Photo Latitude / LaDonna

© 2007 Latitude 38 Publishing Co., Inc.

The Komatsus report they've been treated with nothing but respect and admiration from everyone they've met here in America - from the Coast Guard to Customs to the waitress at the local breakfast joint - but they were still surprised to find Hans knocking on their hull yesterday morning. They were even more surprised when he handed them the replacement control lines they just happened to need for their Monitor and showed them how to fix the problem causing the chafe.

While this kind of personalized service may seem extraordinary - quite frankly, it is - it's also not at all uncommon for vendors in the marine industry to pay special attention to their customers. We've heard countless stories of companies bending over backwards to help clients in need and we salute them.

- latitude / ld

Ah, Actually. . . There is No Cold Beer

September 10 - Palmyra

Palmyra YC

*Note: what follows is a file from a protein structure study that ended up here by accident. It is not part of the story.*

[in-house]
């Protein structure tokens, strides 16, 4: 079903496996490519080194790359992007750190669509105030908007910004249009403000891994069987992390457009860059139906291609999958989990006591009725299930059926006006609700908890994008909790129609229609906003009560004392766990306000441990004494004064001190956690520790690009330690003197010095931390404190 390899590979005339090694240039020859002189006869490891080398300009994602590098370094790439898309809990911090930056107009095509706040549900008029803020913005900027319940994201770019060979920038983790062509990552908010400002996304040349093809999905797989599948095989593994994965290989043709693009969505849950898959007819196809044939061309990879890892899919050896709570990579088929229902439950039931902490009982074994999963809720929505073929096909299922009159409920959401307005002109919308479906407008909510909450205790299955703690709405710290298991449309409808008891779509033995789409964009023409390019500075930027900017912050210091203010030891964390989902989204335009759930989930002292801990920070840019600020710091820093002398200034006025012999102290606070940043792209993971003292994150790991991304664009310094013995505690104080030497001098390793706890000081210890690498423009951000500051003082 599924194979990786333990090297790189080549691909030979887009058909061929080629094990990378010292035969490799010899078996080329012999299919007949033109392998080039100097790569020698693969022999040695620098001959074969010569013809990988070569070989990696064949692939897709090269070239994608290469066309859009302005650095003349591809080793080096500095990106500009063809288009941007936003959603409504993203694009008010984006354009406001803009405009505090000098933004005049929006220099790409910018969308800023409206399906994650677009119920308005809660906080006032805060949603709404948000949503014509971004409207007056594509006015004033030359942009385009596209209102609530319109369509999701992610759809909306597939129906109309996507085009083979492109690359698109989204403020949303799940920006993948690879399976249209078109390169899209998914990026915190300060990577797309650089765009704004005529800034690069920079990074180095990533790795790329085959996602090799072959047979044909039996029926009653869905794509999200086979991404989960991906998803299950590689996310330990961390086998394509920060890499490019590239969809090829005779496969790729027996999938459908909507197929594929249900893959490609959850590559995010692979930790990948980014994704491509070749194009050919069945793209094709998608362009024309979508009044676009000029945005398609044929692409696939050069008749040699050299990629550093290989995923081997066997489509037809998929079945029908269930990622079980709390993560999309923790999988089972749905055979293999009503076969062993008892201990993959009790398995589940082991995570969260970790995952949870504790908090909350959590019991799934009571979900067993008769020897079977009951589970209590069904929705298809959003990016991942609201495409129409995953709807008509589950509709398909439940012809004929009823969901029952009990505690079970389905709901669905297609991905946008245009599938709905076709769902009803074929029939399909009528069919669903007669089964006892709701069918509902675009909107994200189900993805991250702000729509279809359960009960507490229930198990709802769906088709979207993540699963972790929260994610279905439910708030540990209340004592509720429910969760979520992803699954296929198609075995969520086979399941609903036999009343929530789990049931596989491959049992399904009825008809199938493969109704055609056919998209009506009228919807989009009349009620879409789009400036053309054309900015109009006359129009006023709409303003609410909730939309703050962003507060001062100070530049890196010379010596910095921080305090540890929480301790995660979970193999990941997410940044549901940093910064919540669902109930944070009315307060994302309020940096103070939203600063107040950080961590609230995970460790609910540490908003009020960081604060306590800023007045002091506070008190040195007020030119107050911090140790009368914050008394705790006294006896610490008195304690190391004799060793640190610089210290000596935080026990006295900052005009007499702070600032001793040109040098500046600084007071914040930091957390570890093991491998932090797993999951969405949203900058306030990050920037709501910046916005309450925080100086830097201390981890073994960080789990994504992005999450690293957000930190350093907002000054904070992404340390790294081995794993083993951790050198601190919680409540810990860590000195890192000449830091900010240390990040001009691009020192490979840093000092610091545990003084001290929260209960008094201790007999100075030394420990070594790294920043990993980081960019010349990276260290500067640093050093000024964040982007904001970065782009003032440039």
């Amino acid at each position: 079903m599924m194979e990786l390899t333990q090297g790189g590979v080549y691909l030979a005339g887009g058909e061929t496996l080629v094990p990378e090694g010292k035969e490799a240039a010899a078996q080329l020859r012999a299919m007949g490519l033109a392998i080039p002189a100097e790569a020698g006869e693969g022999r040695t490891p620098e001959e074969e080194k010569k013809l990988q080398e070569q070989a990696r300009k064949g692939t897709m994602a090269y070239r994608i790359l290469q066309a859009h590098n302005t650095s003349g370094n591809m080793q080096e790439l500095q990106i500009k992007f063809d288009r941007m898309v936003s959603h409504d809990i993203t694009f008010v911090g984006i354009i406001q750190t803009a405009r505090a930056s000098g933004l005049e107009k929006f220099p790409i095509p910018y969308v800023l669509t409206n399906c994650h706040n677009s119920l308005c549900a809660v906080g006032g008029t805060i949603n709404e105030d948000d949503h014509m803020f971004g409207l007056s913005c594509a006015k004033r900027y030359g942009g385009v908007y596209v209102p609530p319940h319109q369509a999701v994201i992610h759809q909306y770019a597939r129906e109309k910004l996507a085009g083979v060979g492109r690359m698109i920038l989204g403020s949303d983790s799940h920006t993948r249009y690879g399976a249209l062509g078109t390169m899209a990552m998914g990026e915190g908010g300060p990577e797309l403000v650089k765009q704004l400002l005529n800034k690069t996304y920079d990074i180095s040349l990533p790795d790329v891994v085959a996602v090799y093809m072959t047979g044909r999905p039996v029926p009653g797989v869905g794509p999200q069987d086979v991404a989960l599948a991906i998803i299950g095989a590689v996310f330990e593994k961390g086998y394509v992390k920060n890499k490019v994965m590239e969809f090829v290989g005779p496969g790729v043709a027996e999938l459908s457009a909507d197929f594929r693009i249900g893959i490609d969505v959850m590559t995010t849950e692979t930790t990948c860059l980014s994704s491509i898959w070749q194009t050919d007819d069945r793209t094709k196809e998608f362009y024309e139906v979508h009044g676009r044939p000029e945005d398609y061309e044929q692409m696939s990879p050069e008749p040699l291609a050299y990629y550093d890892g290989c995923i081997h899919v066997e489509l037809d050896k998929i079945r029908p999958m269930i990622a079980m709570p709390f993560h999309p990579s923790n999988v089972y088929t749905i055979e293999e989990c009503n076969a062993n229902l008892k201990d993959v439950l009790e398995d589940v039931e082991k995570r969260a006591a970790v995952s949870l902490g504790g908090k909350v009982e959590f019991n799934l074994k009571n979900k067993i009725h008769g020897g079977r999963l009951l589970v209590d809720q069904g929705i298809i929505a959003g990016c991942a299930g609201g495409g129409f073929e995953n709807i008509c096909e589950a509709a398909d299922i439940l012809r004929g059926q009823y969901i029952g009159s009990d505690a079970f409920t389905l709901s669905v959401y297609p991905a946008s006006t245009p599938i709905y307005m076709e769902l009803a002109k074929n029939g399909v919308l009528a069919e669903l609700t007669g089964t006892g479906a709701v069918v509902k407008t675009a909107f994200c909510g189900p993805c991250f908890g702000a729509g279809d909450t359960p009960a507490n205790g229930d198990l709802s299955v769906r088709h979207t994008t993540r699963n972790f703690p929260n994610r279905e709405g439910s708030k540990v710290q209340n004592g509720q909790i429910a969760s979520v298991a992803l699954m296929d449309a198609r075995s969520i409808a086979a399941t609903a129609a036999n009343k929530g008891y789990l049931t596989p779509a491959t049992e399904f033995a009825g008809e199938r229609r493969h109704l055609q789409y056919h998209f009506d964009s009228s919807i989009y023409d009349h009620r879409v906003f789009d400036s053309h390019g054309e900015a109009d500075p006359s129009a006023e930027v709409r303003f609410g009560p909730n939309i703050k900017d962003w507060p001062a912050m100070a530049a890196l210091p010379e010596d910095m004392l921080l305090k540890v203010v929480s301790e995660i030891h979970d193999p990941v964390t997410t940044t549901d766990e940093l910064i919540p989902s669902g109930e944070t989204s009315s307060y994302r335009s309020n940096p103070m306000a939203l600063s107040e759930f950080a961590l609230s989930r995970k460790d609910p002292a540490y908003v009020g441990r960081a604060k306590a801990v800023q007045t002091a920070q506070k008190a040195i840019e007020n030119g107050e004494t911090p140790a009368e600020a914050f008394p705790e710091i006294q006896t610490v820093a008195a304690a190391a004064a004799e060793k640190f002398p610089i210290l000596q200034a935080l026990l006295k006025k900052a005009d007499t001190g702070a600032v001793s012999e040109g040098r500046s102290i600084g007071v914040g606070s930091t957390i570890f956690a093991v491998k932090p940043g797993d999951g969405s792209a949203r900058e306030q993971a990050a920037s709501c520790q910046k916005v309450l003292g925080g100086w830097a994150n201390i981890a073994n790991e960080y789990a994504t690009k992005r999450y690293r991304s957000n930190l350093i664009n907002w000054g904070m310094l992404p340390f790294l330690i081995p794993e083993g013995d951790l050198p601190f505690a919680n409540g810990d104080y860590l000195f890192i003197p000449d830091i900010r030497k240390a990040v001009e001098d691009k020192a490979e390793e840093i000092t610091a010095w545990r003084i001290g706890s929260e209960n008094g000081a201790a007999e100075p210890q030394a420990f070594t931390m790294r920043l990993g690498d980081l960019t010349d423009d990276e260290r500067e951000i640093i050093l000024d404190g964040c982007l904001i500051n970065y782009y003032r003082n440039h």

© 2007 Craig Anderson

When SoCal sailor Craig Anderson sent in this curious photo a few weeks ago of the Palmyra YC, we ran it with what we assumed would be an uncontroversial caption: "You won't find starched white tablecloths and fine crystal wine glasses at the Palmyra YC. But the beers are cold and the vibes are friendly." Turns out this is one YC that does not serve beer!

As Dr. Allen Dekelboum points out: "The Palmyra YC does not have any beer for consumption, only what you might have with you. We didn't bring any. There is no bar or bartender. It is a lending library and facility for lectures and movies."